Date 31  December 2015

Press Release.

The statement below is from Greg regarding the award of an MBE in the Queens New Years Honour list 2016 for his work in Fairtrade Gold and with gold mining communities in South America and Africa.

In 1999 I stood on top of half a hill overlooking gemstone mining slaves in Rajasthan India. It was in the burning heat of that desert I realised that we in the jewellery profession stand on the backs of poor, the exploited and down trodden. It is from them that our wealth and luxury emanates and upon their broken backs that our balance sheets are made whole.

In agreeing to accept this award, I do so in the knowledge that there is a long list of people, too many to mention here, whom I am greatly indebted to. Without them there is no Fairtrade Gold for which an award can be given.

I wish to thank the following people for their lasting support and encouragement. This award belongs to all of us and I hope that it will embolden us all to keep fighting for fairness in the  jewellery trade.

Ameriko's green gold mine in Colombia

Ameriko’s green gold mine in Colombia

Ameriko Mosquera, Aristarco Mosquera and the Afro-Colombian community in Tado, Colombia. Your dignity in the face of historical, cultural, and racial prejudice is an inspiration to everyone. What you pioneered through Oro Verde lives on the lives of the communities whom you may never have the privilege of meeting.

All my colleagues in the international ethical jewellery movement – especially Marc Choyt and all at Reflective Images, Alan Frampton and everyone at CRED Jewellery past and present. Also James Riley for his constant encouragement to focus on fair trade gemstones.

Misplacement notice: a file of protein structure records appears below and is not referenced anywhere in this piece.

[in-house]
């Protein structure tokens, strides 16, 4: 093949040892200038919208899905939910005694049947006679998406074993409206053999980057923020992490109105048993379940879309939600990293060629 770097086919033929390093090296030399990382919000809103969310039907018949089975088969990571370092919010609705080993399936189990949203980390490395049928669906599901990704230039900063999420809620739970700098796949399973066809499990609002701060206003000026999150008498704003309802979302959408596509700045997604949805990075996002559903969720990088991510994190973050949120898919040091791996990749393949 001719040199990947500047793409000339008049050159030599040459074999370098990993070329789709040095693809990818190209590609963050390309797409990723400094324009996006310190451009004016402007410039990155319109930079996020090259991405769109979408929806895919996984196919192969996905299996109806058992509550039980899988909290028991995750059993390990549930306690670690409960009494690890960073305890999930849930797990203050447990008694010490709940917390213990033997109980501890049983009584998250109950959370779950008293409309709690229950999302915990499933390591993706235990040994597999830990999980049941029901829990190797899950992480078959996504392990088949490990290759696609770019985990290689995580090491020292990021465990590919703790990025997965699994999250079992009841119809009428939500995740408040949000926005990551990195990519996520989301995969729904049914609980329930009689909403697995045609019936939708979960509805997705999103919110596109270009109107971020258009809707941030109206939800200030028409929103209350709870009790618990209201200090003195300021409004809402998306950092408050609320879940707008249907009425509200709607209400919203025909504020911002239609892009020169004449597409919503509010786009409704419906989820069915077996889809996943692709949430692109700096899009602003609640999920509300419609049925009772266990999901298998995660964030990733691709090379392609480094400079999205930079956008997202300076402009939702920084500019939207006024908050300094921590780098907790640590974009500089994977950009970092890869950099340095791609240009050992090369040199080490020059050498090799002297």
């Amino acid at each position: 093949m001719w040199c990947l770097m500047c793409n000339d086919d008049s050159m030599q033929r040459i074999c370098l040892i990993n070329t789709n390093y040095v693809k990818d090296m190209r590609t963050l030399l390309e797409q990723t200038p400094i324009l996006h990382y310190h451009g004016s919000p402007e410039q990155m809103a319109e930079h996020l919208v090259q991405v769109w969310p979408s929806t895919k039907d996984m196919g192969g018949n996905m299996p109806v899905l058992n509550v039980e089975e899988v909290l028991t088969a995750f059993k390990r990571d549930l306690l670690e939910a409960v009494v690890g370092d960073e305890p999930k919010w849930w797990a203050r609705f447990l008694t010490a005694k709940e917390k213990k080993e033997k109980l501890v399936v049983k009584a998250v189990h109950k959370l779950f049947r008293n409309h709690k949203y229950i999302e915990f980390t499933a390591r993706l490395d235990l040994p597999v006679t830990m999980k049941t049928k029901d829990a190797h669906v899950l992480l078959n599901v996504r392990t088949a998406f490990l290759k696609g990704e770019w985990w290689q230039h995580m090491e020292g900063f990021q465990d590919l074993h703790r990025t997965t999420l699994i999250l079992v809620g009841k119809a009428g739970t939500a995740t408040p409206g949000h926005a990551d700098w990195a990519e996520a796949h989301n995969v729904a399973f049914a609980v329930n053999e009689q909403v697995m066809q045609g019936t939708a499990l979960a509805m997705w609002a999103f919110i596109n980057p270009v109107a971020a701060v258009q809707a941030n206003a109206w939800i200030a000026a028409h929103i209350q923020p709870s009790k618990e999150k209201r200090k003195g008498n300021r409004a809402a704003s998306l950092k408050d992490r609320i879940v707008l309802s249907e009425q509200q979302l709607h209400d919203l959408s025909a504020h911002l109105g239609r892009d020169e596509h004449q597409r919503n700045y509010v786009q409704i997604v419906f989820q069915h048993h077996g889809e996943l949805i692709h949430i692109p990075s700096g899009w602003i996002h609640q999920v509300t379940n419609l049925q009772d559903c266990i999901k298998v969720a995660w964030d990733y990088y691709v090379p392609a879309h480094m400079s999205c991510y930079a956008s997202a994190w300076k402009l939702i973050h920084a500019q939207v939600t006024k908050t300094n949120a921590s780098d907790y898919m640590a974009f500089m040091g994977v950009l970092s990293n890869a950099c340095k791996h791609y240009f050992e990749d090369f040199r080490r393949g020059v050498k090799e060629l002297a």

The International Fairtrade Movement, especially, Harriet Lamb and Chris Davis who never wavered in their belief that fair trade principles could be applied to the jewellery supply chain. Fairtrade Africa for all the work they have done to prove that Fairtrade Gold from Africa is possible. Also the Fairtrade miners of Uganda, Kenya and Tanzania, you are a dream come true. Thank you.

To the 16th August Union and the indigenous local gemstone miners. Your eight year struggle for justice to clear your names of false allegations made by the Canadian Ruby Mining Company and the illegal confiscation of your ruby has finally been won. My prayer is that you will complete the task and that the indigenous rights of all Greenlanders to pick up a gemstone and earn a livelihood from this will be reinstated into the mineral act.

To my wife Ruth, and daughters Mali and Jemba, you have supported me unswervingly over the years. Your belief that mountains can be climbed and conquered made it possible.

Two Fairtrade gold wedding rings.

Two Fairtrade gold wedding rings.

I am aware of the contradiction associated with receiving honours as a result of doing what can simply be called ‘The moral and just thing’. How is it that 150 million small-scale miners earn less than $2USD a day?  How can it be that the people of the land do not receive the wealth of their land? Instead this wealth flows principally to transnational stock market listed companies and brands, whose only care is for their profit margins. The conceit of luxury jewellery is to ignore this injustice at its source. This is why we need fair trade in jewellery. Fair trade in gems and jewellery will mean transparency, traceability, social, economic and ecological justice through the entire profession. Currently this is not the case in the jewellery profession.

Jewellery and justice are not incompatible and lost to each other. The great challenge we now face is to forge a new luxury jewellery narrative that connects the aspirational emotion of the purchase with the dignity of the source. This is true luxury jewellery, a legacy of peace, justice and prosperity for the communities at the source and a continued celebration of design, creativity and love in the gift that is given.